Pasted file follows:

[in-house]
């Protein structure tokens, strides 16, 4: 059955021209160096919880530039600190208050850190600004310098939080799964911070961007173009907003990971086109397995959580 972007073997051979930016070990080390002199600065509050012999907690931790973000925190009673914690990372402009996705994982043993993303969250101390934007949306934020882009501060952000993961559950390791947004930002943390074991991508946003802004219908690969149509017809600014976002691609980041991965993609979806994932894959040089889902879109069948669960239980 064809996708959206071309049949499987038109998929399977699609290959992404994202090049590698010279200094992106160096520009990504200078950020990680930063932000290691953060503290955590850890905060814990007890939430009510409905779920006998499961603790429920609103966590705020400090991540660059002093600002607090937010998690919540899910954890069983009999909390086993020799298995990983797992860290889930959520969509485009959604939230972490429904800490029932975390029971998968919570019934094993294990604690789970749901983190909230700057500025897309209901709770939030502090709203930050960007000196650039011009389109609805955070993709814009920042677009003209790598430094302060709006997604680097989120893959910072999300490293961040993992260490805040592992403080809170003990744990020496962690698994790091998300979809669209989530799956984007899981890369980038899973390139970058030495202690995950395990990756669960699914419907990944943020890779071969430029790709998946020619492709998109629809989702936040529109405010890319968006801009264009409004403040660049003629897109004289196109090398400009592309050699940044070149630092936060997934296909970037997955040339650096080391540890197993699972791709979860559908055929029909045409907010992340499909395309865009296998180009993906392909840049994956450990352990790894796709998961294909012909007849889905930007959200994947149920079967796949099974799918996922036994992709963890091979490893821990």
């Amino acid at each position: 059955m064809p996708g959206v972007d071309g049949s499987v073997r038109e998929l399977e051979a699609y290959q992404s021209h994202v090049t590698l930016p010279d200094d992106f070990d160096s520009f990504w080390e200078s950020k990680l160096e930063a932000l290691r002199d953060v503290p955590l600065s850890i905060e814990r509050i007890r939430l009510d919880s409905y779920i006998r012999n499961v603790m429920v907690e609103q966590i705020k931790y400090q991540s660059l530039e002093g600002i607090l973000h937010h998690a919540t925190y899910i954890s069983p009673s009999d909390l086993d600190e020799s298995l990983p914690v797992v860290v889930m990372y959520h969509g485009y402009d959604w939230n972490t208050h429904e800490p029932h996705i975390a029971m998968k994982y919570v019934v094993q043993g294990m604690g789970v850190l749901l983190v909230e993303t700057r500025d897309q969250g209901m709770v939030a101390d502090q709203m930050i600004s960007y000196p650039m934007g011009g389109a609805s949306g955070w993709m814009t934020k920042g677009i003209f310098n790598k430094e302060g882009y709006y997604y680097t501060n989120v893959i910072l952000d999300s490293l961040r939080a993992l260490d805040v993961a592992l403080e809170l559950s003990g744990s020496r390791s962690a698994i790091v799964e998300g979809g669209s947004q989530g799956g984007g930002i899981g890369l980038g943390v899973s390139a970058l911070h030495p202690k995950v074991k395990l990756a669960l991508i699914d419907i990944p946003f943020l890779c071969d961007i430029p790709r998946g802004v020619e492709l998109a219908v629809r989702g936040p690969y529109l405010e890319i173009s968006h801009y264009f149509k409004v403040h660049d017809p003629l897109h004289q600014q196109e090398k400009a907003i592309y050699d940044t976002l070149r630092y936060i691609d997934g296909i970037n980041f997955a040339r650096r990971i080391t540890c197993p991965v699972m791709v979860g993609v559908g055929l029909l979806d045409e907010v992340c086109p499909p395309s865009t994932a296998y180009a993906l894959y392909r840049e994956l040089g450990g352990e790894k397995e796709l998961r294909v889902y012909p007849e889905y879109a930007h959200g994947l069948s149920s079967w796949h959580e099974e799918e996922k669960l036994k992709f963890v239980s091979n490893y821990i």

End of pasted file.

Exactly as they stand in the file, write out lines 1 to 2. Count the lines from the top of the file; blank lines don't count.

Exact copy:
[in-house]
């Protein structure tokens, strides 16, 4: 059955021209160096919880530039600190208050850190600004310098939080799964911070961007173009907003990971086109397995959580 972007073997051979930016070990080390002199600065509050012999907690931790973000925190009673914690990372402009996705994982043993993303969250101390934007949306934020882009501060952000993961559950390791947004930002943390074991991508946003802004219908690969149509017809600014976002691609980041991965993609979806994932894959040089889902879109069948669960239980 064809996708959206071309049949499987038109998929399977699609290959992404994202090049590698010279200094992106160096520009990504200078950020990680930063932000290691953060503290955590850890905060814990007890939430009510409905779920006998499961603790429920609103966590705020400090991540660059002093600002607090937010998690919540899910954890069983009999909390086993020799298995990983797992860290889930959520969509485009959604939230972490429904800490029932975390029971998968919570019934094993294990604690789970749901983190909230700057500025897309209901709770939030502090709203930050960007000196650039011009389109609805955070993709814009920042677009003209790598430094302060709006997604680097989120893959910072999300490293961040993992260490805040592992403080809170003990744990020496962690698994790091998300979809669209989530799956984007899981890369980038899973390139970058030495202690995950395990990756669960699914419907990944943020890779071969430029790709998946020619492709998109629809989702936040529109405010890319968006801009264009409004403040660049003629897109004289196109090398400009592309050699940044070149630092936060997934296909970037997955040339650096080391540890197993699972791709979860559908055929029909045409907010992340499909395309865009296998180009993906392909840049994956450990352990790894796709998961294909012909007849889905930007959200994947149920079967796949099974799918996922036994992709963890091979490893821990």